All of our relationships, particularly with those we love, exist for a single beautiful purpose that expresses itself in two different ways. First, our partner – whether spouse, that “special” someone, or even a would-be companion – is in our life to help us grow; to provide just the conditions we need to become that better, truer person that they see in us, just waiting to be brought forth. But the other and equally important half of this same purpose and promise – without which the first part can’t be realized – is as follows: our partner is also there in our life to help us see everything in us that now stands in the way of our realizing this same higher possibility.
Here are three ways to use difficult situations with your partner to help you fulfill the true purpose of your relationships.
#1 – See Your Secret Similarity With Your Partner
Do you have a negative reaction every time you see your partner do something stupid, especially a repeated behavior that literally drives you up a wall?
The next time you want to jump on your partner for a misstep, try this: instead of unconsciously remembering all the reasons you have for opposing them in that moment, do your level best to remember where and how you have missed the mark in a similar way. Consciously choosing to recollect your similarity with your partner's character not only disarms the part of you about to pounce upon it, but this level of self-honesty also dispels the illusion of difference imagined between the two of you, replacing it with a compassionate consideration born of wisdom and love.
#2 – Speak Up Without Attacking
Does your partner do things that make you so angry? And then you wonder if it’s wrong for you to step up and to speak your mind about how you feel?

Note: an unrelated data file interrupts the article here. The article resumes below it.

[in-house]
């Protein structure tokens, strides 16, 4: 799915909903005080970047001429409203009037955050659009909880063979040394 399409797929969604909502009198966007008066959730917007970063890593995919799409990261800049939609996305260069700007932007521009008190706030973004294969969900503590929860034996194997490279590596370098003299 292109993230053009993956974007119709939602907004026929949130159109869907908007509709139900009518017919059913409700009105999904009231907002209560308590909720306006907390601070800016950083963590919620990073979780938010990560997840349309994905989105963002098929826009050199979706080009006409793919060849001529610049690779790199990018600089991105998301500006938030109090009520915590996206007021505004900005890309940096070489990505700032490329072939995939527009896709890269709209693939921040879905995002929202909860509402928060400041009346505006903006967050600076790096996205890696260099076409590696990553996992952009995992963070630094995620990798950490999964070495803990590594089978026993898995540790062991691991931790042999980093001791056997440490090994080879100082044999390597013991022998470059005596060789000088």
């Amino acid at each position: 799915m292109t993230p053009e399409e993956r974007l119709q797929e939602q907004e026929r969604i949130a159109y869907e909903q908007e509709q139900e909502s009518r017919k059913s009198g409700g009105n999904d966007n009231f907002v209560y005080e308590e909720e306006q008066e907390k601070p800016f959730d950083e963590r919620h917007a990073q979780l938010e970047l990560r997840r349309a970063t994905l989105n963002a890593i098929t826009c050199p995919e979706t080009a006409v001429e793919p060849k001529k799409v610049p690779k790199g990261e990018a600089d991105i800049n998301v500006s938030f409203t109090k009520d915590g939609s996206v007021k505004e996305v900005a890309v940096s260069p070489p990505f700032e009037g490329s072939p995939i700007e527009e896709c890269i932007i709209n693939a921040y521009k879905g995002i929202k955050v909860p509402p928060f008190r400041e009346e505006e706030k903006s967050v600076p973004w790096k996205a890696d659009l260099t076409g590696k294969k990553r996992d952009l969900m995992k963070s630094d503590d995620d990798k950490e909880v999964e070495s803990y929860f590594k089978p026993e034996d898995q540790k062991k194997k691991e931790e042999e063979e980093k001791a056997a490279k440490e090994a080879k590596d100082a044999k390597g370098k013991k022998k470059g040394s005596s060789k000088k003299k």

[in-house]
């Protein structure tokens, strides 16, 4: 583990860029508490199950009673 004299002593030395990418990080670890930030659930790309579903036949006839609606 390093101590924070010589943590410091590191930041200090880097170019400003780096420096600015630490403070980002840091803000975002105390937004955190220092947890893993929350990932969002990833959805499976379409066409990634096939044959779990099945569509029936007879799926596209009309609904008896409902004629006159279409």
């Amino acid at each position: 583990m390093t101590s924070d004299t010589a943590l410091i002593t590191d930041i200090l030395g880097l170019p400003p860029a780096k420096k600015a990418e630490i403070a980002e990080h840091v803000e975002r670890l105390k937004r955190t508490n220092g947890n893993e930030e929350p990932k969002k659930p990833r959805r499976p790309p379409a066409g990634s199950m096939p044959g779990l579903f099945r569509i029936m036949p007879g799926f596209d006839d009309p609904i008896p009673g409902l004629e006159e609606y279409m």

It’s not wrong to speak up, but realize there's a big difference between bringing up an issue, some concern you have with your partner, and striking back at them in pain over what you would blame them for. In other words, it's not so much what you say, but “who” – what part of you– starts talking for you in that moment. Here’s one good way to ensure that you choose the right time for engaging your partner over any problem brewing between the two of you: wait, patiently – even if it takes twenty-four hours –until whatever part of you that feels compelled to blame, or that wants to complain, subsides. By following these instructions, you’ll be aware of your negative state, instead of acting as its unconscious instrument.
#3 – Take Responsibility for Your Own Emotions
Does it seem like your partner likes to fight? Try as you may to stay detached, they always manage to drag you into an argument, and you wonder how you can get them to see what they’re doing to your relationship.
But let’s be honest here. Blaming someone else’s anger for our inability to remain above and untouched by its negative influence is like resenting a rain cloud for getting us wet when we walk outside and into its downpour. The only thing that can drag us into a fight with our partner, regardless of what they want to fight with us over, is an in-the-dark part of us that’s secretly been waiting for a good fight. If you really want to stop fighting, and free both of you at the same time, then set the following intention, here and now, as if your life depends on it: no matter what, refuse to climb into the ring the next time they want to rumble. The more you’re able to observe these parts of yourself that are so easily enticed to fight, the clearer it will become who you can no longer afford to be. And once you’re able to stay out of the ring, then who is left there for your partner to fight with? No longer having any opponent, your partner will be able to see – and hopefully set down – the same parts in them that you did. Peace will fall onto your house.
Adapted from Relationship Magic: Waking Up Together by Guy Finley.
©2018 Guy Finley
Used by permission from Llewellyn Worldwide, Ltd.
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